Texture is not always the best indicator of differences, but it can provide some clue as to which pepper it is. Sweet peppers tend to be softer because of their thin walls.
Bell peppers are often referred to as sweet peppers, though there are differences in the texture and taste of the two kinds of peppers. Knowing what separates them and how to tell them apart is important not just for the palette, but for cooking as well. The standard bell pepper will give food a vastly different taste than will a sweet pepper, even when uncooked. Telling the difference between the two can help in the selection process at the store or market, and in the garden.
Telling the Difference Between Bell Peppers and Sweet Peppers
Check the color of the pepper. Bell peppers used to be available in only two colors: Green and red. However, with innovations in breeding, the colors of a standard bell pepper can include orange, yellow and purple. Typically, a green, red or even purple pepper will be similar in taste - they taste like a crisp, fresh vegetable. Orange and yellow peppers, on the other hand, have a much sweeter taste; like a mixture of a vegetable and fruit.
Notice the appearance of the peppers. A standard bell pepper will be mostly blocky in shape with three or four lobes on the bottom of the pepper. Sweet peppers, such as sweet banana or sweet cherry peppers, have a long shape that tapers down to one to three lobes at the bottom.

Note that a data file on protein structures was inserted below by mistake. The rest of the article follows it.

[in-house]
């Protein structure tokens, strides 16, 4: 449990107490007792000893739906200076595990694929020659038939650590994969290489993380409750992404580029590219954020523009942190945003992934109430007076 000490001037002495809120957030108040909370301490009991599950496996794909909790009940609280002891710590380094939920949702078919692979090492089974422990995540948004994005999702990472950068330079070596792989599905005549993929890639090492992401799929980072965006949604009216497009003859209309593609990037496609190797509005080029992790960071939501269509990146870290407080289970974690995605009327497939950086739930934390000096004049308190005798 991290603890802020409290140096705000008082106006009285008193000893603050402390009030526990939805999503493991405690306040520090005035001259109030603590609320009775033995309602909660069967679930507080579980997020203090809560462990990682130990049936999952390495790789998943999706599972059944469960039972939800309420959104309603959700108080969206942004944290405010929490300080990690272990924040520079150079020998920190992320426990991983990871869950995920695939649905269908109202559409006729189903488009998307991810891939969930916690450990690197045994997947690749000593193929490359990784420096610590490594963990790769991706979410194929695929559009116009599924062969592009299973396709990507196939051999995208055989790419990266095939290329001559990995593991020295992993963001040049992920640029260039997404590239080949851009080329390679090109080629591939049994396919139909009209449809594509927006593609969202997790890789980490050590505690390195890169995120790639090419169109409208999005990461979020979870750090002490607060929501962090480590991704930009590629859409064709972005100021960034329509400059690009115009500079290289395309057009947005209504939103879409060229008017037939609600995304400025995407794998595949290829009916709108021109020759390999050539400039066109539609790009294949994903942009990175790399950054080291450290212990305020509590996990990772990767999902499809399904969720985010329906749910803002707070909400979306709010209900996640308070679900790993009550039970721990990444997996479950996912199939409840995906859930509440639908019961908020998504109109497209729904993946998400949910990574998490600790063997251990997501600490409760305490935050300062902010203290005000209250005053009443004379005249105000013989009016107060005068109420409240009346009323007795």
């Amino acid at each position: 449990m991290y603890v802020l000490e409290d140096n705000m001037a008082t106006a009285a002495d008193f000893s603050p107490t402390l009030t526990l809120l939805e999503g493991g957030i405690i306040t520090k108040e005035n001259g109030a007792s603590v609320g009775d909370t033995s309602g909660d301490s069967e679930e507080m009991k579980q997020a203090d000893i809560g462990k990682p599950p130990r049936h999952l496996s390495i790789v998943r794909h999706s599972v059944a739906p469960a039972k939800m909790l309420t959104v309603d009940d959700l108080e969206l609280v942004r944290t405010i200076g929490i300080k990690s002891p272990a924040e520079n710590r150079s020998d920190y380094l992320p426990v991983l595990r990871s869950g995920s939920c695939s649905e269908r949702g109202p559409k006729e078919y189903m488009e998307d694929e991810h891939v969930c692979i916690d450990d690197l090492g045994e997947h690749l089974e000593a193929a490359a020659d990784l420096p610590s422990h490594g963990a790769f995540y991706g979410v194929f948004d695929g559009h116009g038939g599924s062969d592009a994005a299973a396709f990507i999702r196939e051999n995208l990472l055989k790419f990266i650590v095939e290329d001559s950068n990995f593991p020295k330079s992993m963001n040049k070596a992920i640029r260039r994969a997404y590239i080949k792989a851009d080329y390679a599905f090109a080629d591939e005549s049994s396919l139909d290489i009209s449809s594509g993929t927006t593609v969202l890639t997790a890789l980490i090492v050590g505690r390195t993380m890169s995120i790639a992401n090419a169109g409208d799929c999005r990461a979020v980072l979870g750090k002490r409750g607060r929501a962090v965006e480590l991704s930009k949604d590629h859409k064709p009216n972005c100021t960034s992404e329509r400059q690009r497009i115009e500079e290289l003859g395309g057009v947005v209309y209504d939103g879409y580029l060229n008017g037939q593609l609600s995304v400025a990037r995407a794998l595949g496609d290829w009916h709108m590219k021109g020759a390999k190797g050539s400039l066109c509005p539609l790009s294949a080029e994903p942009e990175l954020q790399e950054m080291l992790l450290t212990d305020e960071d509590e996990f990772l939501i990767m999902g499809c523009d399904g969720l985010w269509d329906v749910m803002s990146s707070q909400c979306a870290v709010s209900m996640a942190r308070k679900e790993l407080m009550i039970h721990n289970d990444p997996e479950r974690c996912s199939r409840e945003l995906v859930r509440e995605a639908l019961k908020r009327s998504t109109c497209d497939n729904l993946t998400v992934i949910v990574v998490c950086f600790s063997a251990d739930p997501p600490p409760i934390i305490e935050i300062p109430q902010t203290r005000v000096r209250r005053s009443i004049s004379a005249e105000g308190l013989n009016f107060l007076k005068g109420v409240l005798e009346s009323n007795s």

Taste the peppers. This seems like a fairly straight forward and simple action, but is a sure-fire method of telling the two apart. Since the bell pepper ranges in color, as does the sweet pepper, the best way to tell them apart is through taste. The bell pepper has a crisp, fresh taste similar to other vegetable such as a cucumber. Sweet peppers, because they have thinner walls than bell peppers, are softer to bite into and give off a sweet and fresh taste similar to a pear, but still resemble a vegetable.
I have been a freelance writer and editor for the last 2 years but have been professionally writing and editing for approximately 7 years. My short story, “Sunnyville”, is published in the anthology Alien Aberrations (Grand Mal Press, 2010) and two of my other stories, “Disillusioned” and “Becoming a Professional Writer”, are published in The GNU Student Literary Journal. Additionally, I am also an award-winning screenwriter with two completed, feature-length screenplays, four completed short screenplays (two of which have been produced into films), and one television pilot script. One of my feature screenplays, Along the Way, won the award for Best Narrative at the Columbia Gorge International Film Festival (2011) and was a Finalist in the Beverly Hills Film Festival (2012). One of my short screenplays, Beyond the Sheets, was a Finalist in the LA Comedy Film Festival (2011).